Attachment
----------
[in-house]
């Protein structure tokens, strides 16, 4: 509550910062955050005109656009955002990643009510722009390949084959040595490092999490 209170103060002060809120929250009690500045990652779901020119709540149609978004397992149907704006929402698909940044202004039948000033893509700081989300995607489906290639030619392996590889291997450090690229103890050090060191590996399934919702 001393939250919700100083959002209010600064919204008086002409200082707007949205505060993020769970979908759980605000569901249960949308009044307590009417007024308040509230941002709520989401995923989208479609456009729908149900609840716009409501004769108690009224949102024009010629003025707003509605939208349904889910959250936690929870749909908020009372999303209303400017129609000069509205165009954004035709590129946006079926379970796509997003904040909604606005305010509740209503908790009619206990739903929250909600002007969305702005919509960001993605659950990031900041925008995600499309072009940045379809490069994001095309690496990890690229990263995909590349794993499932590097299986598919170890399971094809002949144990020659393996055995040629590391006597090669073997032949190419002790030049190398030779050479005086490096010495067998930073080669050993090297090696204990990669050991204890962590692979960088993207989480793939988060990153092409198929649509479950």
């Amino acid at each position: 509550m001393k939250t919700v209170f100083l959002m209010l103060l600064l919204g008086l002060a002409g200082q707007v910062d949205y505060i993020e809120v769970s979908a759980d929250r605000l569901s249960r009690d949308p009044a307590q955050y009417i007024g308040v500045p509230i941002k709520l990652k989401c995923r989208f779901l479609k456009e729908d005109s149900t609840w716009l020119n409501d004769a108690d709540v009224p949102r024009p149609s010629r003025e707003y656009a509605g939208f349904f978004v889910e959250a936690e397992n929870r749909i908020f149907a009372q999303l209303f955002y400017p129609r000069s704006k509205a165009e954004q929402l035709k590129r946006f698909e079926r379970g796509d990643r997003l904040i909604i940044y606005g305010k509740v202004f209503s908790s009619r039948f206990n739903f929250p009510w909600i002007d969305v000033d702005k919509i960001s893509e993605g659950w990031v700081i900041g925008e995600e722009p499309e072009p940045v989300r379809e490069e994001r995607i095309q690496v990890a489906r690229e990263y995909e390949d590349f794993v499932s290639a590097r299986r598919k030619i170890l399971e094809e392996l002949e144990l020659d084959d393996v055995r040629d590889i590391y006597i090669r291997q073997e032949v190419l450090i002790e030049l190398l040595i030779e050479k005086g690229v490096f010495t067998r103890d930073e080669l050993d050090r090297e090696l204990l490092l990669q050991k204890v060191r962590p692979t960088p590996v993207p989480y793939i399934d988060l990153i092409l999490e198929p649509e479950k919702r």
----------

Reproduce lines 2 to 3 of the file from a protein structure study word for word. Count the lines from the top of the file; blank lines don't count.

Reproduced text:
């Protein structure tokens, strides 16, 4: 509550910062955050005109656009955002990643009510722009390949084959040595490092999490 209170103060002060809120929250009690500045990652779901020119709540149609978004397992149907704006929402698909940044202004039948000033893509700081989300995607489906290639030619392996590889291997450090690229103890050090060191590996399934919702 001393939250919700100083959002209010600064919204008086002409200082707007949205505060993020769970979908759980605000569901249960949308009044307590009417007024308040509230941002709520989401995923989208479609456009729908149900609840716009409501004769108690009224949102024009010629003025707003509605939208349904889910959250936690929870749909908020009372999303209303400017129609000069509205165009954004035709590129946006079926379970796509997003904040909604606005305010509740209503908790009619206990739903929250909600002007969305702005919509960001993605659950990031900041925008995600499309072009940045379809490069994001095309690496990890690229990263995909590349794993499932590097299986598919170890399971094809002949144990020659393996055995040629590391006597090669073997032949190419002790030049190398030779050479005086490096010495067998930073080669050993090297090696204990990669050991204890962590692979960088993207989480793939988060990153092409198929649509479950």
């Amino acid at each position: 509550m001393k939250t919700v209170f100083l959002m209010l103060l600064l919204g008086l002060a002409g200082q707007v910062d949205y505060i993020e809120v769970s979908a759980d929250r605000l569901s249960r009690d949308p009044a307590q955050y009417i007024g308040v500045p509230i941002k709520l990652k989401c995923r989208f779901l479609k456009e729908d005109s149900t609840w716009l020119n409501d004769a108690d709540v009224p949102r024009p149609s010629r003025e707003y656009a509605g939208f349904f978004v889910e959250a936690e397992n929870r749909i908020f149907a009372q999303l209303f955002y400017p129609r000069s704006k509205a165009e954004q929402l035709k590129r946006f698909e079926r379970g796509d990643r997003l904040i909604i940044y606005g305010k509740v202004f209503s908790s009619r039948f206990n739903f929250p009510w909600i002007d969305v000033d702005k919509i960001s893509e993605g659950w990031v700081i900041g925008e995600e722009p499309e072009p940045v989300r379809e490069e994001r995607i095309q690496v990890a489906r690229e990263y995909e390949d590349f794993v499932s290639a590097r299986r598919k030619i170890l399971e094809e392996l002949e144990l020659d084959d393996v055995r040629d590889i590391y006597i090669r291997q073997e032949v190419l450090i002790e030049l190398l040595i030779e050479k005086g690229v490096f010495t067998r103890d930073e080669l050993d050090r090297e090696l204990l490092l990669q050991k204890v060191r962590p692979t960088p590996v993207p989480y793939i399934d988060l990153i092409l999490e198929p649509e479950k919702r």